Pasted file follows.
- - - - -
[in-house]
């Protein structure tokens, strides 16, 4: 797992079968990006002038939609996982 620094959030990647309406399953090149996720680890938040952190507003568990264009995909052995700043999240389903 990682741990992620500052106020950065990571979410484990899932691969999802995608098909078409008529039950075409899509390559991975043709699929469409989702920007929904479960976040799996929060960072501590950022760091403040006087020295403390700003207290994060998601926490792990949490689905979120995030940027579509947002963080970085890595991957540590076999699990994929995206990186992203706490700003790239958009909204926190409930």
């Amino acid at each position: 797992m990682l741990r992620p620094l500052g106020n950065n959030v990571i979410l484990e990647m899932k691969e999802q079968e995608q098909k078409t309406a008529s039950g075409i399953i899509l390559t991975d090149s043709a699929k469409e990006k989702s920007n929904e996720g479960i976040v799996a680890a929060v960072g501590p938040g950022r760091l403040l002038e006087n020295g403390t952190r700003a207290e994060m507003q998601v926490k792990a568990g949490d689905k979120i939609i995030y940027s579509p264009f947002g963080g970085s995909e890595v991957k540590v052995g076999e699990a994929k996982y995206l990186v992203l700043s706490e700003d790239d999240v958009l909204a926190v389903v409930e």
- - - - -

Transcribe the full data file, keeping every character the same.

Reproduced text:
[in-house]
């Protein structure tokens, strides 16, 4: 797992079968990006002038939609996982 620094959030990647309406399953090149996720680890938040952190507003568990264009995909052995700043999240389903 990682741990992620500052106020950065990571979410484990899932691969999802995608098909078409008529039950075409899509390559991975043709699929469409989702920007929904479960976040799996929060960072501590950022760091403040006087020295403390700003207290994060998601926490792990949490689905979120995030940027579509947002963080970085890595991957540590076999699990994929995206990186992203706490700003790239958009909204926190409930």
């Amino acid at each position: 797992m990682l741990r992620p620094l500052g106020n950065n959030v990571i979410l484990e990647m899932k691969e999802q079968e995608q098909k078409t309406a008529s039950g075409i399953i899509l390559t991975d090149s043709a699929k469409e990006k989702s920007n929904e996720g479960i976040v799996a680890a929060v960072g501590p938040g950022r760091l403040l002038e006087n020295g403390t952190r700003a207290e994060m507003q998601v926490k792990a568990g949490d689905k979120i939609i995030y940027s579509p264009f947002g963080g970085s995909e890595v991957k540590v052995g076999e699990a994929k996982y995206l990186v992203l700043s706490e700003d790239d999240v958009l909204a926190v389903v409930e």